Maternity Care In Socialised National Health Service Deemed Unsafe After Official Report

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Maternity care in England’s socialised National Health Service (NHS) has been deemed unsafe and ineffective following a damning official report that found hundreds of mothers and babies died or were severely harmed due to “repeated failures” over decades.

Senior midwife Donna Ockenden was commissioned to lead an investigation into the Shrewsbury and Telford Hospital NHS Trust in 2017 by then-Health Secretary Jeremy Hunt, and uncovered an astonishing number of deaths and injuries to babies resulting in brain damage or disability as a result of staff’s obsession with seeing through so-called “normal births” even when a Caesarean section would have been medically appropriate, between 2009 and 2019.

Her five-year investigation managed to identify fully 1,592 incidents which left mothers and babies dead, damaged, or suffering trauma, according to The Times, with the NHS trust papering over the scandal by blaming the patients themselves for what had happened to them and excluding them from internal inquiries in which they cleared themselves of culpability.

Ockenden warned that issues at the trust are “not unique” and that unless 15 “immediate and essential” reforms are implemented “maternity services cannot provide safe and effective care” in England.

“Throughout our final report we have highlighted how failures in care were repeated from one incident to the next. For example, ineffective monitoring of fetal growth and a culture of reluctance to perform caesarean sections resulted in many babies dying during birth or shortly after their birth,” Ockenden said.

“In many cases, mother and babies were left with life-long conditions as a result of their care and treatment,” she lamented, insisting that “The reasons for these failures are clear. There were not enough staff, there was a lack of ongoing training, there was a lack of effective investigation and governance at the Trust and a culture of not listening to the families involved. There was a tendency of the Trust to blame mothers for their poor outcomes, in some cases even for their own deaths.”

“What is astounding is that for more than two decades these issues have not been challenged internally and the Trust was not held to account by external bodies,” Ockenden added, in reference to state regulators such as the Care Quality Commission (CQC) — which actually rated maternity care in the trust’s area ‘good’ as recently as 2015.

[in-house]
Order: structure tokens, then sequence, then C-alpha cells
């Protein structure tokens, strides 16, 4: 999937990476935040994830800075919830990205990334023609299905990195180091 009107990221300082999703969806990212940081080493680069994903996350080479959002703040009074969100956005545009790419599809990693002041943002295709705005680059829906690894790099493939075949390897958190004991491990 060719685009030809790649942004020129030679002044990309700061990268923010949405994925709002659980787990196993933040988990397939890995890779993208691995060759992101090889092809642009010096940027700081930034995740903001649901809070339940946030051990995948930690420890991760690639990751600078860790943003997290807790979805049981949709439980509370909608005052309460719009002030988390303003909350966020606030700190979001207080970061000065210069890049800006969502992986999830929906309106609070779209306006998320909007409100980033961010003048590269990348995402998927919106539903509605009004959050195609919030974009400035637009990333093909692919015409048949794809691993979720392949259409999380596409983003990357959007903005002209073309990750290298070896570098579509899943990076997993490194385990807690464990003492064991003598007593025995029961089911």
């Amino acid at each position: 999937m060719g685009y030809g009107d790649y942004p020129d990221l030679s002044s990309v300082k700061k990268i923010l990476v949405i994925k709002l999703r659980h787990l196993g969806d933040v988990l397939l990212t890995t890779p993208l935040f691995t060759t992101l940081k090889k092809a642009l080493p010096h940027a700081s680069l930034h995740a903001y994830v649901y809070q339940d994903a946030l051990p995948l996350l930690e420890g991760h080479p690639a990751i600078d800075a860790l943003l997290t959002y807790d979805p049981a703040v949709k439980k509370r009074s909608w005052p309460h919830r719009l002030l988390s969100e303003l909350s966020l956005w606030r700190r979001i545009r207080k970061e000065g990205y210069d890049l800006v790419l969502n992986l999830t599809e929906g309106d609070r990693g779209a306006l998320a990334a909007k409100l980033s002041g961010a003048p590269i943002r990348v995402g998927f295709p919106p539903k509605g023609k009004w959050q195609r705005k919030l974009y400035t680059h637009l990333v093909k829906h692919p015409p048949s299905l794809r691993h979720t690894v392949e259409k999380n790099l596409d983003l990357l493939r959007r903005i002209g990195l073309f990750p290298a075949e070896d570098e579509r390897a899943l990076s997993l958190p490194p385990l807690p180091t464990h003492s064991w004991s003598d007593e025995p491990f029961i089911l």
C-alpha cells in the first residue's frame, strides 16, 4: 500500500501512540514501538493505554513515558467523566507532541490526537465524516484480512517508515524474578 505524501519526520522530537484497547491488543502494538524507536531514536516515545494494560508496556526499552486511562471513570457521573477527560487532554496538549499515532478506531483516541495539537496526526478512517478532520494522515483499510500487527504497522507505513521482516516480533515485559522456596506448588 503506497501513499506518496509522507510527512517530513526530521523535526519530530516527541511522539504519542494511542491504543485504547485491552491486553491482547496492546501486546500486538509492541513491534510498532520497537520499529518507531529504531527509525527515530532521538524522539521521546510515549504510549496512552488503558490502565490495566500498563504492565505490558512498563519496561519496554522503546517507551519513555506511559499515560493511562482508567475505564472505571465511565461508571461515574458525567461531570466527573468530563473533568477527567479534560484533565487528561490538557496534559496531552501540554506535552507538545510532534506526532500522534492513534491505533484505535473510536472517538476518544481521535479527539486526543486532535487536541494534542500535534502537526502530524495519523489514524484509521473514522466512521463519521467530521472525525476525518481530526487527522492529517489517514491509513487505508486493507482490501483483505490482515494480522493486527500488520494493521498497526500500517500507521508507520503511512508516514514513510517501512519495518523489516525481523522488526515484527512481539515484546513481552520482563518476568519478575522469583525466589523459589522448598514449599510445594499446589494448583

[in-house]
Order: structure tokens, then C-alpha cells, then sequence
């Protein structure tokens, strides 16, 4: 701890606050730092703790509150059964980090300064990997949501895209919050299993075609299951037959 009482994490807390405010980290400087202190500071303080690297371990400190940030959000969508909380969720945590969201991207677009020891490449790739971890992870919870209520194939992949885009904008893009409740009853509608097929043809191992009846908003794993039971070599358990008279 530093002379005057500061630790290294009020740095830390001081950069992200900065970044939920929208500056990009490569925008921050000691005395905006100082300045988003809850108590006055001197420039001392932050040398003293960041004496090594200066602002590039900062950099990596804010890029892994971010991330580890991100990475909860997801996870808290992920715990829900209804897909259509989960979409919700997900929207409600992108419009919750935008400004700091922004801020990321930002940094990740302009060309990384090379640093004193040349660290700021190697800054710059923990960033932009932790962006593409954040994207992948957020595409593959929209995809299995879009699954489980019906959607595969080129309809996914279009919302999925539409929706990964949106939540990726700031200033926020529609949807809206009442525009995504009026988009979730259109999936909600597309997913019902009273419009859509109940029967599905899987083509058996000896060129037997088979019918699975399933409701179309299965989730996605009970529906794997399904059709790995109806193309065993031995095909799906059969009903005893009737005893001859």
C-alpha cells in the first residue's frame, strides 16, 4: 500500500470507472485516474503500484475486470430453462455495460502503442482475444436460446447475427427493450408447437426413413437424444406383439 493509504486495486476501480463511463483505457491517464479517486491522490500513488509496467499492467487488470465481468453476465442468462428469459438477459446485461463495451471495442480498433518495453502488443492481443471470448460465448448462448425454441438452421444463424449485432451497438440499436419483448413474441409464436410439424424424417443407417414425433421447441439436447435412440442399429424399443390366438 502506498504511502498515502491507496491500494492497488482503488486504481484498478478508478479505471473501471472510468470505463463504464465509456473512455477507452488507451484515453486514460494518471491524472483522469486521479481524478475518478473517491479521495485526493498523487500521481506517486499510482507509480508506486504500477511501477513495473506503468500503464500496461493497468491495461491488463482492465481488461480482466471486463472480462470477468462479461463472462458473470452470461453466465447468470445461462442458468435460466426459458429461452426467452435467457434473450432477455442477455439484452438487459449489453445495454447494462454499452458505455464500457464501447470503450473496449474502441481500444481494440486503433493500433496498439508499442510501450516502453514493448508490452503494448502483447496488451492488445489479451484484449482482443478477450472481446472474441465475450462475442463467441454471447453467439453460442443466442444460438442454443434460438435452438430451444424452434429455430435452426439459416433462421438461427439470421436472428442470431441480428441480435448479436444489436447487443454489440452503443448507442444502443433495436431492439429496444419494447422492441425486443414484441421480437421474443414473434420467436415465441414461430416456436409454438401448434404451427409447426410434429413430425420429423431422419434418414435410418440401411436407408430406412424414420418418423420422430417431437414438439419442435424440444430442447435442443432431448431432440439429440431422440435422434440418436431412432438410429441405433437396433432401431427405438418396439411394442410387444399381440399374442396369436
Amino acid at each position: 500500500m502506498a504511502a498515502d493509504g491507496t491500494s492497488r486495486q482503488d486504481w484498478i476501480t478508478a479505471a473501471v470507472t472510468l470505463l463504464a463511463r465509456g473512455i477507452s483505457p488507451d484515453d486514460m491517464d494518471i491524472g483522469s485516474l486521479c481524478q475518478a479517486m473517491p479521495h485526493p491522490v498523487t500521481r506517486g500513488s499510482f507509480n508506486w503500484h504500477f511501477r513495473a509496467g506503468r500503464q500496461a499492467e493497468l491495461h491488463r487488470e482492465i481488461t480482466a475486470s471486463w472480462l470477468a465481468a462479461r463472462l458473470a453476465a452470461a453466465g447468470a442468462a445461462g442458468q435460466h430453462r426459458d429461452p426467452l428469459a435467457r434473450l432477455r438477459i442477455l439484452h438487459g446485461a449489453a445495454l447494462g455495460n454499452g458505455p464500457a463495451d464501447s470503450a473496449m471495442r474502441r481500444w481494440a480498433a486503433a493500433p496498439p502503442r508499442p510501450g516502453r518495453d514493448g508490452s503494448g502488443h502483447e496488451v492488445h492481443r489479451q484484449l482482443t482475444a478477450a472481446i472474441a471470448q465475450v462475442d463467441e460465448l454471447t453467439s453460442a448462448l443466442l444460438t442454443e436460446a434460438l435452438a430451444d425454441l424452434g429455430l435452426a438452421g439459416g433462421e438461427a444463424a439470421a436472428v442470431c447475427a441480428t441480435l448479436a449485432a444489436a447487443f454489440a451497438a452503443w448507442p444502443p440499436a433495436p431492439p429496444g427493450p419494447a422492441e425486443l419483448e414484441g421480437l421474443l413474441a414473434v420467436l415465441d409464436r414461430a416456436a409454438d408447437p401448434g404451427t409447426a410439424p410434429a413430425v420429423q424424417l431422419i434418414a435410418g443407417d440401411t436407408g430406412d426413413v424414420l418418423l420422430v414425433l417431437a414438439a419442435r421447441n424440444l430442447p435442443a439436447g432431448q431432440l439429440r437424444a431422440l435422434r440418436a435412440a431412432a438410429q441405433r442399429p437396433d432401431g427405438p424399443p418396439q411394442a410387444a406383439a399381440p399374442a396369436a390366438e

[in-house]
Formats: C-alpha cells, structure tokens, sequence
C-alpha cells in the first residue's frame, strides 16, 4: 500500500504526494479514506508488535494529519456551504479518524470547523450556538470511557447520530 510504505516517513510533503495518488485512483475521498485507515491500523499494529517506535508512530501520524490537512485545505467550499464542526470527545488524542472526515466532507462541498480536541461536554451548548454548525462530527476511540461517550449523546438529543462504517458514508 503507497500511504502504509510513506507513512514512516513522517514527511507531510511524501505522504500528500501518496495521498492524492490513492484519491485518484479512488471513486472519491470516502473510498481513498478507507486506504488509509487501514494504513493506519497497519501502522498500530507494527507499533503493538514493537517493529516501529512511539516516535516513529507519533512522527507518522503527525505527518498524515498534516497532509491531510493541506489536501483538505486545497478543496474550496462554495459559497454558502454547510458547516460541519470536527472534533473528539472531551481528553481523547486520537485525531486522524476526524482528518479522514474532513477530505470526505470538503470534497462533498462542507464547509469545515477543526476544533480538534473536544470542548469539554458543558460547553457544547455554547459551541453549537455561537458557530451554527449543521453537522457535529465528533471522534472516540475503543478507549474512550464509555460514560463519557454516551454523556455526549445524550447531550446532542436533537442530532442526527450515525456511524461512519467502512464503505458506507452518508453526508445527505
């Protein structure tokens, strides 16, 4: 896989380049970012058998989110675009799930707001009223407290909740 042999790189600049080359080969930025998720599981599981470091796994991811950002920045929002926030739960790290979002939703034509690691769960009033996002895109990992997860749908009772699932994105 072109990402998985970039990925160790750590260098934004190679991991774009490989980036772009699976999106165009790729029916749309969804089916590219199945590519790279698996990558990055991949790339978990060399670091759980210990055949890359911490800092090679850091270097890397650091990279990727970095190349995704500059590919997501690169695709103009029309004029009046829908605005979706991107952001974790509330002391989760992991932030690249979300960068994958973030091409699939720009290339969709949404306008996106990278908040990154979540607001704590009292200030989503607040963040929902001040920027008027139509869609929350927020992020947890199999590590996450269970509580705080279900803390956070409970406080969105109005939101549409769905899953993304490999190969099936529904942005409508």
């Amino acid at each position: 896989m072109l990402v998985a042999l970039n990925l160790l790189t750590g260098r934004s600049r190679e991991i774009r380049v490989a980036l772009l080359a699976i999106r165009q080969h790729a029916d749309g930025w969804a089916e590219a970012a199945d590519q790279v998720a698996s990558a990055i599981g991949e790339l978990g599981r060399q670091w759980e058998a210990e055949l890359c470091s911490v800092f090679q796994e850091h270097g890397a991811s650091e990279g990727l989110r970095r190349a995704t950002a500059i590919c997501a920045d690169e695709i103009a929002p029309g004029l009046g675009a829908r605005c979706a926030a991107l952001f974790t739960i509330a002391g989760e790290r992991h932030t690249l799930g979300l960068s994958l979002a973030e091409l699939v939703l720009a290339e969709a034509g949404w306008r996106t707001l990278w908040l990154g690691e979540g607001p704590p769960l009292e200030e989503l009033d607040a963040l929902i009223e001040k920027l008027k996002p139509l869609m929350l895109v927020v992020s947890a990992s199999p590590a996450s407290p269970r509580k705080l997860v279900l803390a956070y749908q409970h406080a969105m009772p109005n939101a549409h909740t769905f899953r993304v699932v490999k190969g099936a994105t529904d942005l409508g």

“This highlights that systemic change is needed locally, and nationally, to ensure that care provided to families is always professional and compassionate, and that teams from ward to board are aware of and accountable for the values and standards that they should be upholding,” she went on, concluding that Going forward, “there can be no excuses, Trust boards must be held accountable for the maternity care they provide. To do this, they must understand the complexities of maternity care and they must receive the funding they require.”

Health Secretary Sajid Javid, for his part, thanked Donna Ockenden for her report and lamented that her report “paints a tragic and harrowing picture of repeated failures in care over two decades,” adding that he was “deeply sorry to all the families who have suffered so greatly.”

“You were failed by a service that was there to help you and your loved ones to bring life into this world,” he conceded, claiming that those responsible would be “held to account”.

If anyone is held accountable as the minister says, it would be an extremely rare event for a British report into institutional failings to find such an outcome. Whether it is state healthcare providers providing poor or actively harmful care, or local government and police forces turning a blind eye to Muslim-majority grooming rape gangs, few reports into British institutional scandals ever seem to ever result in current or former officials being individually prosecuted or otherwise sanctioned.

In one of the more shocking cases of recent times, for example, an inquest found that a Dr Jane Barton oversaw an “institutionalised practice of the shortening of lives” — what some might describe as “killing” — at Gosport War Memorial Hospital in Hampshire, with at least 456 patients believed to have died as a result of the hospital’s “care”.

The inquest found that the patients were the victims of an “institutionalised regime of prescribing and administering dangerous doses of a hazardous combination of medication not clinically indicated or justified, with patients and relatives powerless in their relationship with professional staff” and that there were “probably” another 200 victims whose fate was partially obscured by missing records.

Nevertheless, Jane Barton has never been charged with any crime, with the General Medical Council (GMC) not even striking her off the medical register after itself finding her guilty of professional misconduct in relation to the death of 12 patients in 2010. She is now retired.

The MailOnline alleges that a number of National Health Service bosses operating at the Shrewsbury and Telford Hospital NHS Trust during its maternity scandal are still making money from NHS-linked work, including one who lied his way into a £112,000 a year chief executive role by forging a degree certificate to aid his job application.

Another is said to be working as a so-called “continuous improvement consultant” for a U.S. firm being paid millions of pounds by the British government to improve standards at NHS trusts — including the Shrewsbury and Telford Hospital NHS Trust.


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